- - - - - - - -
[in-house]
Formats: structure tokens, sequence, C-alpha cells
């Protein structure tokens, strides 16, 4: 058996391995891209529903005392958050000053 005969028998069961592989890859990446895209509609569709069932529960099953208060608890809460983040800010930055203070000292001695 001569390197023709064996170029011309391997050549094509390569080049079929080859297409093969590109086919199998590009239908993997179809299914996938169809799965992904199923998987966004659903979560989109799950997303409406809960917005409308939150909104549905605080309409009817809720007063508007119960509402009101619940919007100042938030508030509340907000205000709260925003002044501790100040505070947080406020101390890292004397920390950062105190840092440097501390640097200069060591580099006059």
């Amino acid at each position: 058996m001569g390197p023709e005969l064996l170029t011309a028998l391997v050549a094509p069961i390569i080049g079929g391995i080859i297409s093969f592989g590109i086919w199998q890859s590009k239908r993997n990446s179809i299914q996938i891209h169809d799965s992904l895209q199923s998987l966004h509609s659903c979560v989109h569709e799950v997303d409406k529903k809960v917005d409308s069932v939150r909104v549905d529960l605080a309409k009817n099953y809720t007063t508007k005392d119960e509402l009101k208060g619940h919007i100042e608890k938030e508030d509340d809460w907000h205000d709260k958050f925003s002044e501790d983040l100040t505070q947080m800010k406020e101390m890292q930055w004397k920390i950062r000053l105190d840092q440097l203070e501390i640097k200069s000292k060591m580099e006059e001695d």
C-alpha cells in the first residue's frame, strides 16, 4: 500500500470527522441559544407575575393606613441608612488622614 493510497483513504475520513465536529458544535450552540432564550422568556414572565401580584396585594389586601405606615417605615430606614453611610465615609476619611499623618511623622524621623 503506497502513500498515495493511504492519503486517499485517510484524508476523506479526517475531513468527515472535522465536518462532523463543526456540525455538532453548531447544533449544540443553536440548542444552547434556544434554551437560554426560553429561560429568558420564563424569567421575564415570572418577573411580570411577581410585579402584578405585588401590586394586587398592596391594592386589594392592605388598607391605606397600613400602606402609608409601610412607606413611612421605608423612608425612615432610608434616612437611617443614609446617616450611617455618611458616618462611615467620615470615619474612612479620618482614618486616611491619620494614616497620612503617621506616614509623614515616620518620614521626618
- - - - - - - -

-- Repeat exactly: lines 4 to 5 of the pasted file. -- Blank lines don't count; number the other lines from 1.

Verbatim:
């Amino acid at each position: 058996m001569g390197p023709e005969l064996l170029t011309a028998l391997v050549a094509p069961i390569i080049g079929g391995i080859i297409s093969f592989g590109i086919w199998q890859s590009k239908r993997n990446s179809i299914q996938i891209h169809d799965s992904l895209q199923s998987l966004h509609s659903c979560v989109h569709e799950v997303d409406k529903k809960v917005d409308s069932v939150r909104v549905d529960l605080a309409k009817n099953y809720t007063t508007k005392d119960e509402l009101k208060g619940h919007i100042e608890k938030e508030d509340d809460w907000h205000d709260k958050f925003s002044e501790d983040l100040t505070q947080m800010k406020e101390m890292q930055w004397k920390i950062r000053l105190d840092q440097l203070e501390i640097k200069s000292k060591m580099e006059e001695d």
C-alpha cells in the first residue's frame, strides 16, 4: 500500500470527522441559544407575575393606613441608612488622614 493510497483513504475520513465536529458544535450552540432564550422568556414572565401580584396585594389586601405606615417605615430606614453611610465615609476619611499623618511623622524621623 503506497502513500498515495493511504492519503486517499485517510484524508476523506479526517475531513468527515472535522465536518462532523463543526456540525455538532453548531447544533449544540443553536440548542444552547434556544434554551437560554426560553429561560429568558420564563424569567421575564415570572418577573411580570411577581410585579402584578405585588401590586394586587398592596391594592386589594392592605388598607391605606397600613400602606402609608409601610412607606413611612421605608423612608425612615432610608434616612437611617443614609446617616450611617455618611458616618462611615467620615470615619474612612479620618482614618486616611491619620494614616497620612503617621506616614509623614515616620518620614521626618